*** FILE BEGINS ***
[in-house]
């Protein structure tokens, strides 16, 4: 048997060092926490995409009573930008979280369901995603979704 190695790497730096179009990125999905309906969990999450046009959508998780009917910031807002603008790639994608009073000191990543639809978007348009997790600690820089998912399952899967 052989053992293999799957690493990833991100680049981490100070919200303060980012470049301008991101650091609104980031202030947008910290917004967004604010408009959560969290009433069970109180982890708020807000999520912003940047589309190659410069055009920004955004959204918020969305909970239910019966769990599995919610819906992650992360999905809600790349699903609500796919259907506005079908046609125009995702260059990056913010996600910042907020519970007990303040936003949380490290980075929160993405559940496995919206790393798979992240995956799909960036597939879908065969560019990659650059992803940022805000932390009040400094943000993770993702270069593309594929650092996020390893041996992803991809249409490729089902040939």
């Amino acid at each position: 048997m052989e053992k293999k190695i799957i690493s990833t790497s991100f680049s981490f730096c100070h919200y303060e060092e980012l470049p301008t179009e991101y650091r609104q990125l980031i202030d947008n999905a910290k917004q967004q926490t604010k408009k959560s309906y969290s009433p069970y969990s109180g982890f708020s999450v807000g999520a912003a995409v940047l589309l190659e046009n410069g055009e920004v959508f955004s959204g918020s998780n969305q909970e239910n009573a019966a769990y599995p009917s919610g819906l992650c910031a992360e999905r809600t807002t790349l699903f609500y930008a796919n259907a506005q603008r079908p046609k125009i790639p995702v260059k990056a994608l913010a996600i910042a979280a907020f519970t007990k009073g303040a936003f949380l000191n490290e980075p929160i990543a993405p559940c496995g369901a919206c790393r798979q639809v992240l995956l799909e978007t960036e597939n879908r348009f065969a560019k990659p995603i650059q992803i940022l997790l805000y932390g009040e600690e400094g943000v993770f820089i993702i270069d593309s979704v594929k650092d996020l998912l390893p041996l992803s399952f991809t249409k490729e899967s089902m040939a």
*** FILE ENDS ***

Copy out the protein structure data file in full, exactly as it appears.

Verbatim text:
[in-house]
């Protein structure tokens, strides 16, 4: 048997060092926490995409009573930008979280369901995603979704 190695790497730096179009990125999905309906969990999450046009959508998780009917910031807002603008790639994608009073000191990543639809978007348009997790600690820089998912399952899967 052989053992293999799957690493990833991100680049981490100070919200303060980012470049301008991101650091609104980031202030947008910290917004967004604010408009959560969290009433069970109180982890708020807000999520912003940047589309190659410069055009920004955004959204918020969305909970239910019966769990599995919610819906992650992360999905809600790349699903609500796919259907506005079908046609125009995702260059990056913010996600910042907020519970007990303040936003949380490290980075929160993405559940496995919206790393798979992240995956799909960036597939879908065969560019990659650059992803940022805000932390009040400094943000993770993702270069593309594929650092996020390893041996992803991809249409490729089902040939």
């Amino acid at each position: 048997m052989e053992k293999k190695i799957i690493s990833t790497s991100f680049s981490f730096c100070h919200y303060e060092e980012l470049p301008t179009e991101y650091r609104q990125l980031i202030d947008n999905a910290k917004q967004q926490t604010k408009k959560s309906y969290s009433p069970y969990s109180g982890f708020s999450v807000g999520a912003a995409v940047l589309l190659e046009n410069g055009e920004v959508f955004s959204g918020s998780n969305q909970e239910n009573a019966a769990y599995p009917s919610g819906l992650c910031a992360e999905r809600t807002t790349l699903f609500y930008a796919n259907a506005q603008r079908p046609k125009i790639p995702v260059k990056a994608l913010a996600i910042a979280a907020f519970t007990k009073g303040a936003f949380l000191n490290e980075p929160i990543a993405p559940c496995g369901a919206c790393r798979q639809v992240l995956l799909e978007t960036e597939n879908r348009f065969a560019k990659p995603i650059q992803i940022l997790l805000y932390g009040e600690e400094g943000v993770f820089i993702i270069d593309s979704v594929k650092d996020l998912l390893p041996l992803s399952f991809t249409k490729e899967s089902m040939a």